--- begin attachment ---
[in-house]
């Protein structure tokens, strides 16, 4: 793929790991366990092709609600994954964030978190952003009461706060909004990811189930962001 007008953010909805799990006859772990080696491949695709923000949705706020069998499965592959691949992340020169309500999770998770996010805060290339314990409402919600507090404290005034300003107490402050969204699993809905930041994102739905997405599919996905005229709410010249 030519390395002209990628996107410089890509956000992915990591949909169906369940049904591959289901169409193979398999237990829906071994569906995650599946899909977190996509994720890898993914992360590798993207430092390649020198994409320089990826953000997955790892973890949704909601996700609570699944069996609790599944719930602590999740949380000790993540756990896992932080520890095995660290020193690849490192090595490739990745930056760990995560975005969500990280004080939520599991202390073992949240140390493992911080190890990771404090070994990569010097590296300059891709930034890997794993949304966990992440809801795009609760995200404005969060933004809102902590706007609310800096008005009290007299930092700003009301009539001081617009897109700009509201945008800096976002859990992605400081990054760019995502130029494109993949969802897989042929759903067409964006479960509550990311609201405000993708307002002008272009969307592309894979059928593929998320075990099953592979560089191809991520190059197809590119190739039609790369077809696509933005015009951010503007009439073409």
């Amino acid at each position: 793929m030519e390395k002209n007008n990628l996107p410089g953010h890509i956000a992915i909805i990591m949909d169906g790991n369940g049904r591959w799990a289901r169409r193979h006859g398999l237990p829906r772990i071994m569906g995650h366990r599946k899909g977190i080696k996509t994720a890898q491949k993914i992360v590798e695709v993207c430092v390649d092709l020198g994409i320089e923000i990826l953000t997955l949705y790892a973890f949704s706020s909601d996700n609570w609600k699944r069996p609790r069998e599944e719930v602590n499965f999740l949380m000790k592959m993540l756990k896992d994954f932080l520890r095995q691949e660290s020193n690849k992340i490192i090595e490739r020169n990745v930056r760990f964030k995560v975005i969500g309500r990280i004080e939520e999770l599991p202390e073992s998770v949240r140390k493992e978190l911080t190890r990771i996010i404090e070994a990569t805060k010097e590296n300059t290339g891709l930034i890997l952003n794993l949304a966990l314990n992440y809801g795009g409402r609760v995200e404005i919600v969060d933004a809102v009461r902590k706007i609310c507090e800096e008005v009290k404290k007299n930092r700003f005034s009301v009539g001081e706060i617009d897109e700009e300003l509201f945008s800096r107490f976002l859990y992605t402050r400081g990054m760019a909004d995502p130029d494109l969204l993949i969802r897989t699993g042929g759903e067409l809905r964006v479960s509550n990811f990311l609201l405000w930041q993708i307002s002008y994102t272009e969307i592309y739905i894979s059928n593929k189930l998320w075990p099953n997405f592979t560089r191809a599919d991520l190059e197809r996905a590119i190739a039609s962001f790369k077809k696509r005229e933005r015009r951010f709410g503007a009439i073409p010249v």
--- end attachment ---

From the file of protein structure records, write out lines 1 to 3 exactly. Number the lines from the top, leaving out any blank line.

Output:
[in-house]
């Protein structure tokens, strides 16, 4: 793929790991366990092709609600994954964030978190952003009461706060909004990811189930962001 007008953010909805799990006859772990080696491949695709923000949705706020069998499965592959691949992340020169309500999770998770996010805060290339314990409402919600507090404290005034300003107490402050969204699993809905930041994102739905997405599919996905005229709410010249 030519390395002209990628996107410089890509956000992915990591949909169906369940049904591959289901169409193979398999237990829906071994569906995650599946899909977190996509994720890898993914992360590798993207430092390649020198994409320089990826953000997955790892973890949704909601996700609570699944069996609790599944719930602590999740949380000790993540756990896992932080520890095995660290020193690849490192090595490739990745930056760990995560975005969500990280004080939520599991202390073992949240140390493992911080190890990771404090070994990569010097590296300059891709930034890997794993949304966990992440809801795009609760995200404005969060933004809102902590706007609310800096008005009290007299930092700003009301009539001081617009897109700009509201945008800096976002859990992605400081990054760019995502130029494109993949969802897989042929759903067409964006479960509550990311609201405000993708307002002008272009969307592309894979059928593929998320075990099953592979560089191809991520190059197809590119190739039609790369077809696509933005015009951010503007009439073409």
């Amino acid at each position: 793929m030519e390395k002209n007008n990628l996107p410089g953010h890509i956000a992915i909805i990591m949909d169906g790991n369940g049904r591959w799990a289901r169409r193979h006859g398999l237990p829906r772990i071994m569906g995650h366990r599946k899909g977190i080696k996509t994720a890898q491949k993914i992360v590798e695709v993207c430092v390649d092709l020198g994409i320089e923000i990826l953000t997955l949705y790892a973890f949704s706020s909601d996700n609570w609600k699944r069996p609790r069998e599944e719930v602590n499965f999740l949380m000790k592959m993540l756990k896992d994954f932080l520890r095995q691949e660290s020193n690849k992340i490192i090595e490739r020169n990745v930056r760990f964030k995560v975005i969500g309500r990280i004080e939520e999770l599991p202390e073992s998770v949240r140390k493992e978190l911080t190890r990771i996010i404090e070994a990569t805060k010097e590296n300059t290339g891709l930034i890997l952003n794993l949304a966990l314990n992440y809801g795009g409402r609760v995200e404005i919600v969060d933004a809102v009461r902590k706007i609310c507090e800096e008005v009290k404290k007299n930092r700003f005034s009301v009539g001081e706060i617009d897109e700009e300003l509201f945008s800096r107490f976002l859990y992605t402050r400081g990054m760019a909004d995502p130029d494109l969204l993949i969802r897989t699993g042929g759903e067409l809905r964006v479960s509550n990811f990311l609201l405000w930041q993708i307002s002008y994102t272009e969307i592309y739905i894979s059928n593929k189930l998320w075990p099953n997405f592979t560089r191809a599919d991520l190059e197809r996905a590119i190739a039609s962001f790369k077809k696509r005229e933005r015009r951010f709410g503007a009439i073409p010249v």